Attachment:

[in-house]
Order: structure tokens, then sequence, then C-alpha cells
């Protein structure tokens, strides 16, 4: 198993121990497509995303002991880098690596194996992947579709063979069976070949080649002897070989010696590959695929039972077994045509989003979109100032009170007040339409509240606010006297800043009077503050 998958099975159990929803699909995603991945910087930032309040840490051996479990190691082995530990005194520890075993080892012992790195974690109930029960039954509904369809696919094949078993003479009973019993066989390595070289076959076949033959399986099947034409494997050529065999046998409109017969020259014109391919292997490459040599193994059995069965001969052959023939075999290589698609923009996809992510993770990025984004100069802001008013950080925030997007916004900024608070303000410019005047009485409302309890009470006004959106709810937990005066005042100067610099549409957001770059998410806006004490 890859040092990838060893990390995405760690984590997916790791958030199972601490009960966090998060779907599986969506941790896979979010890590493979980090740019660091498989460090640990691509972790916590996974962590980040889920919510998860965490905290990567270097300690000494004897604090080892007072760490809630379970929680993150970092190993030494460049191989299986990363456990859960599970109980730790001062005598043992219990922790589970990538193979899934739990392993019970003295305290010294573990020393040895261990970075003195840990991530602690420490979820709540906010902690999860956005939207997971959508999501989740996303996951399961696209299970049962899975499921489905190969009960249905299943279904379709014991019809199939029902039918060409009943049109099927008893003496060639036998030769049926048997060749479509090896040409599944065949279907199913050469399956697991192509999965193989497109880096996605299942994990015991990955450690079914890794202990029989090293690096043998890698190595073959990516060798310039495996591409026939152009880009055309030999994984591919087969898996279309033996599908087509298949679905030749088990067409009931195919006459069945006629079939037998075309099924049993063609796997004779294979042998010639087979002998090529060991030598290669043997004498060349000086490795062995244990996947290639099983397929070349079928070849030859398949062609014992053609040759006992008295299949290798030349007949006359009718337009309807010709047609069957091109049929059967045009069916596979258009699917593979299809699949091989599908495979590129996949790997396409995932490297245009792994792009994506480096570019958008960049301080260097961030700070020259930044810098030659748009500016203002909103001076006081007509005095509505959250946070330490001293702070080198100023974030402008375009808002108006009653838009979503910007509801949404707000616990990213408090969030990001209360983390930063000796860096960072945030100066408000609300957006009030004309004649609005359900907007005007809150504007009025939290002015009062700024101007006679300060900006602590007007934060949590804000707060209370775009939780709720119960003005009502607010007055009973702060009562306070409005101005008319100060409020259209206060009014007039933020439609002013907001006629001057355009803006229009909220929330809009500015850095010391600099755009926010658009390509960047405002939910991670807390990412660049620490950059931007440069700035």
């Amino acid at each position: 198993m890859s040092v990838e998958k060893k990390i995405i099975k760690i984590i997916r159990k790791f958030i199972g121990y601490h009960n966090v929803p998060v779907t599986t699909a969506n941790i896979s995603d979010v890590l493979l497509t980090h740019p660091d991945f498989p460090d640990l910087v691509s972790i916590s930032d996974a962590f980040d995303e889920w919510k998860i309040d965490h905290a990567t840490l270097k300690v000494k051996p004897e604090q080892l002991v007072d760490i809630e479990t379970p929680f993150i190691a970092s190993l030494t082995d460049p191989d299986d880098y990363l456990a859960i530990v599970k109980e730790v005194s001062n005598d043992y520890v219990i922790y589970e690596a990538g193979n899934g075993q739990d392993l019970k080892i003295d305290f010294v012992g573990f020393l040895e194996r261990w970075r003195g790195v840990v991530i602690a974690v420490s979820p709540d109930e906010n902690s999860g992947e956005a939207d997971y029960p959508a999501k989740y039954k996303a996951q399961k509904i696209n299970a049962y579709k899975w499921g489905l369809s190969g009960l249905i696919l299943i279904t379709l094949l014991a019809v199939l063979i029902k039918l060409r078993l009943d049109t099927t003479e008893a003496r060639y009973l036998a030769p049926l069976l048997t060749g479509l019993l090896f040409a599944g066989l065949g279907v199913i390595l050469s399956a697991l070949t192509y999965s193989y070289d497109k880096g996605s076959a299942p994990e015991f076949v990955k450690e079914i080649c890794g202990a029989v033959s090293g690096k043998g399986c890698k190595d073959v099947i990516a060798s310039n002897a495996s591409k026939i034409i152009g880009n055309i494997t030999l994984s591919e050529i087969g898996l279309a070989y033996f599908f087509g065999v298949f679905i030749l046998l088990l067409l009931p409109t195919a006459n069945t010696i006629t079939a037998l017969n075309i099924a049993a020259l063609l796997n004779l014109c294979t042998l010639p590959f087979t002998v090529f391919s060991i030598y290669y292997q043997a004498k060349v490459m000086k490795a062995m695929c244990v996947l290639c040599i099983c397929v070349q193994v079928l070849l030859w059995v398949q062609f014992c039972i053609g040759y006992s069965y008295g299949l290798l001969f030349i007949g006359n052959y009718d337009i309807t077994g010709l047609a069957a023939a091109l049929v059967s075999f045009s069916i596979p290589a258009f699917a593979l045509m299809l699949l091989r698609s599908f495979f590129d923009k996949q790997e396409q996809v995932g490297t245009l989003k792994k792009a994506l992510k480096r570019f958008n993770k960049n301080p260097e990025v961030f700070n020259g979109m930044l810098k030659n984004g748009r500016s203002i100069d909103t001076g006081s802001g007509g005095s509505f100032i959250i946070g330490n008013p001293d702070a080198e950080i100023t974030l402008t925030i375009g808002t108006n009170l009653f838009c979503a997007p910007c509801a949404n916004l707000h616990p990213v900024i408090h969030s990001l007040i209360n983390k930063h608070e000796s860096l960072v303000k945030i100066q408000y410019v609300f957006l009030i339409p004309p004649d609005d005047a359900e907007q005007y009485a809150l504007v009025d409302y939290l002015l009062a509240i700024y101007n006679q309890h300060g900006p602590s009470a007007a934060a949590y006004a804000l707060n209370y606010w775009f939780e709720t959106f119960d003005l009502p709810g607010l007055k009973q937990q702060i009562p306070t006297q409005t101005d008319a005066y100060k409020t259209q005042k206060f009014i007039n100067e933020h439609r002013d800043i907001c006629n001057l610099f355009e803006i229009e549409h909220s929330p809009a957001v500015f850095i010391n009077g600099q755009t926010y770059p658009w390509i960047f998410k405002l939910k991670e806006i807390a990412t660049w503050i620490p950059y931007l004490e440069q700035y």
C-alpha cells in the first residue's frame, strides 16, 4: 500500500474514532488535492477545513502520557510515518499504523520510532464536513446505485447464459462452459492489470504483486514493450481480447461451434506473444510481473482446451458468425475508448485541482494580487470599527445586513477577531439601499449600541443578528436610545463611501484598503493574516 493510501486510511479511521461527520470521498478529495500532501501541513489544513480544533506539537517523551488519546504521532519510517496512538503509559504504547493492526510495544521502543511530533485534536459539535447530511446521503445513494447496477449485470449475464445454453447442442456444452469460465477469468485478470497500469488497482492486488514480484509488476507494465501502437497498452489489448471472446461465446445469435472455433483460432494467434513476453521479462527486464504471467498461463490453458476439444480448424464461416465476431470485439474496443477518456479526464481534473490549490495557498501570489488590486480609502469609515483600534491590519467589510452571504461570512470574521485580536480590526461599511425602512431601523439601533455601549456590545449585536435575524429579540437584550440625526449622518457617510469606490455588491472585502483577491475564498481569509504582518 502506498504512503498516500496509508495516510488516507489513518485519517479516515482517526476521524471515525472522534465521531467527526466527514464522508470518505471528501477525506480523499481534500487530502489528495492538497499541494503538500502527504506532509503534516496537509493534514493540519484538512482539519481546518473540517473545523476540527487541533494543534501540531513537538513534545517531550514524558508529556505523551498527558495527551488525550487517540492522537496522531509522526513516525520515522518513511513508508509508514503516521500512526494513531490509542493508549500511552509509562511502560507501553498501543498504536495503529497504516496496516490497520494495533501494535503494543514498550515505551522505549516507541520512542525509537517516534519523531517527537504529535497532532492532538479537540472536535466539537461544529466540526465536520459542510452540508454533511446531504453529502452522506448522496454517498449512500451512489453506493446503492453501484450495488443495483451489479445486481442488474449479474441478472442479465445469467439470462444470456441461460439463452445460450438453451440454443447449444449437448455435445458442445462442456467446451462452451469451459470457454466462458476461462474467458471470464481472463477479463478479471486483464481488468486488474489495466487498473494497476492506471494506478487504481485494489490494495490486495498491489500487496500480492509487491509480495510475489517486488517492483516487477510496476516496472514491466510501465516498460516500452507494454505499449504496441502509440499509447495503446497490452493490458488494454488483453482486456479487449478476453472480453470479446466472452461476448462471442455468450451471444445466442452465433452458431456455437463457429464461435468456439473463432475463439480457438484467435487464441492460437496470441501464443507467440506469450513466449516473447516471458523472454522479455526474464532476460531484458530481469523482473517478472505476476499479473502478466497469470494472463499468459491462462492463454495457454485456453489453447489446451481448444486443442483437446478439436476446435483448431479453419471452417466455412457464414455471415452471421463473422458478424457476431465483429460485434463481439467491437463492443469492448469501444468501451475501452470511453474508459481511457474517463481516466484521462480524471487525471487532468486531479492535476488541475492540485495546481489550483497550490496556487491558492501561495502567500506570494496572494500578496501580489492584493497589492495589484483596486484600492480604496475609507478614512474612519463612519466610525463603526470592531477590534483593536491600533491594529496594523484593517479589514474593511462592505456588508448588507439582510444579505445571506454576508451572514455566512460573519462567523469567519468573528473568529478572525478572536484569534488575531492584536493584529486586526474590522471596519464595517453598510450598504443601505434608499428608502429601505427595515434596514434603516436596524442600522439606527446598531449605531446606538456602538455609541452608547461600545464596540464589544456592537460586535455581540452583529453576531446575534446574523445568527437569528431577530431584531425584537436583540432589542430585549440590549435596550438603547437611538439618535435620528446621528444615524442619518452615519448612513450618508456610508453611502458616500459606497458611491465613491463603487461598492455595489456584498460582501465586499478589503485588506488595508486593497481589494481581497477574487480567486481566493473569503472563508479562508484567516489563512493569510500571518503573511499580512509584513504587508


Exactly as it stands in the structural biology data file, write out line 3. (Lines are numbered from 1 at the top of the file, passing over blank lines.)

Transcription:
């Protein structure tokens, strides 16, 4: 198993121990497509995303002991880098690596194996992947579709063979069976070949080649002897070989010696590959695929039972077994045509989003979109100032009170007040339409509240606010006297800043009077503050 998958099975159990929803699909995603991945910087930032309040840490051996479990190691082995530990005194520890075993080892012992790195974690109930029960039954509904369809696919094949078993003479009973019993066989390595070289076959076949033959399986099947034409494997050529065999046998409109017969020259014109391919292997490459040599193994059995069965001969052959023939075999290589698609923009996809992510993770990025984004100069802001008013950080925030997007916004900024608070303000410019005047009485409302309890009470006004959106709810937990005066005042100067610099549409957001770059998410806006004490 890859040092990838060893990390995405760690984590997916790791958030199972601490009960966090998060779907599986969506941790896979979010890590493979980090740019660091498989460090640990691509972790916590996974962590980040889920919510998860965490905290990567270097300690000494004897604090080892007072760490809630379970929680993150970092190993030494460049191989299986990363456990859960599970109980730790001062005598043992219990922790589970990538193979899934739990392993019970003295305290010294573990020393040895261990970075003195840990991530602690420490979820709540906010902690999860956005939207997971959508999501989740996303996951399961696209299970049962899975499921489905190969009960249905299943279904379709014991019809199939029902039918060409009943049109099927008893003496060639036998030769049926048997060749479509090896040409599944065949279907199913050469399956697991192509999965193989497109880096996605299942994990015991990955450690079914890794202990029989090293690096043998890698190595073959990516060798310039495996591409026939152009880009055309030999994984591919087969898996279309033996599908087509298949679905030749088990067409009931195919006459069945006629079939037998075309099924049993063609796997004779294979042998010639087979002998090529060991030598290669043997004498060349000086490795062995244990996947290639099983397929070349079928070849030859398949062609014992053609040759006992008295299949290798030349007949006359009718337009309807010709047609069957091109049929059967045009069916596979258009699917593979299809699949091989599908495979590129996949790997396409995932490297245009792994792009994506480096570019958008960049301080260097961030700070020259930044810098030659748009500016203002909103001076006081007509005095509505959250946070330490001293702070080198100023974030402008375009808002108006009653838009979503910007509801949404707000616990990213408090969030990001209360983390930063000796860096960072945030100066408000609300957006009030004309004649609005359900907007005007809150504007009025939290002015009062700024101007006679300060900006602590007007934060949590804000707060209370775009939780709720119960003005009502607010007055009973702060009562306070409005101005008319100060409020259209206060009014007039933020439609002013907001006629001057355009803006229009909220929330809009500015850095010391600099755009926010658009390509960047405002939910991670807390990412660049620490950059931007440069700035």